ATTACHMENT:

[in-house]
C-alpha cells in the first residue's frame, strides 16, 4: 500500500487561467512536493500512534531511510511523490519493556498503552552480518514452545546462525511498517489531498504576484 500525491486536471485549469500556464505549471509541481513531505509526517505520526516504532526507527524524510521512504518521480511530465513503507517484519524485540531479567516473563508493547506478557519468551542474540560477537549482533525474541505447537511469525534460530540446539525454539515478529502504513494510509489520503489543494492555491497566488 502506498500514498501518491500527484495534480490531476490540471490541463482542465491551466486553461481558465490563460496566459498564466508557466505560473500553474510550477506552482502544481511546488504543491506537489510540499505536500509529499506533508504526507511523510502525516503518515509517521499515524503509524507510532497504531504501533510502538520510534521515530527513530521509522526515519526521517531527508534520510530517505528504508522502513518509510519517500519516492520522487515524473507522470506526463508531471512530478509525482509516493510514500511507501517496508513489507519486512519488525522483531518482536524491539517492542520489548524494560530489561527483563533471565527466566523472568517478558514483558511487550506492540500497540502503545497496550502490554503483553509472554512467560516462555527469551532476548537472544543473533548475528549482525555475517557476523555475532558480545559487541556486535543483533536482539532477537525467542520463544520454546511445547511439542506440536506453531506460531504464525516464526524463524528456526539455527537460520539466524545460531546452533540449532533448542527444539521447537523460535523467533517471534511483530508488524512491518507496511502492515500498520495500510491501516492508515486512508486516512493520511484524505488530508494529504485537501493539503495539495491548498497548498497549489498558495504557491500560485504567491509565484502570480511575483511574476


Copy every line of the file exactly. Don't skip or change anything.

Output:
[in-house]
C-alpha cells in the first residue's frame, strides 16, 4: 500500500487561467512536493500512534531511510511523490519493556498503552552480518514452545546462525511498517489531498504576484 500525491486536471485549469500556464505549471509541481513531505509526517505520526516504532526507527524524510521512504518521480511530465513503507517484519524485540531479567516473563508493547506478557519468551542474540560477537549482533525474541505447537511469525534460530540446539525454539515478529502504513494510509489520503489543494492555491497566488 502506498500514498501518491500527484495534480490531476490540471490541463482542465491551466486553461481558465490563460496566459498564466508557466505560473500553474510550477506552482502544481511546488504543491506537489510540499505536500509529499506533508504526507511523510502525516503518515509517521499515524503509524507510532497504531504501533510502538520510534521515530527513530521509522526515519526521517531527508534520510530517505528504508522502513518509510519517500519516492520522487515524473507522470506526463508531471512530478509525482509516493510514500511507501517496508513489507519486512519488525522483531518482536524491539517492542520489548524494560530489561527483563533471565527466566523472568517478558514483558511487550506492540500497540502503545497496550502490554503483553509472554512467560516462555527469551532476548537472544543473533548475528549482525555475517557476523555475532558480545559487541556486535543483533536482539532477537525467542520463544520454546511445547511439542506440536506453531506460531504464525516464526524463524528456526539455527537460520539466524545460531546452533540449532533448542527444539521447537523460535523467533517471534511483530508488524512491518507496511502492515500498520495500510491501516492508515486512508486516512493520511484524505488530508494529504485537501493539503495539495491548498497548498497549489498558495504557491500560485504567491509565484502570480511575483511574476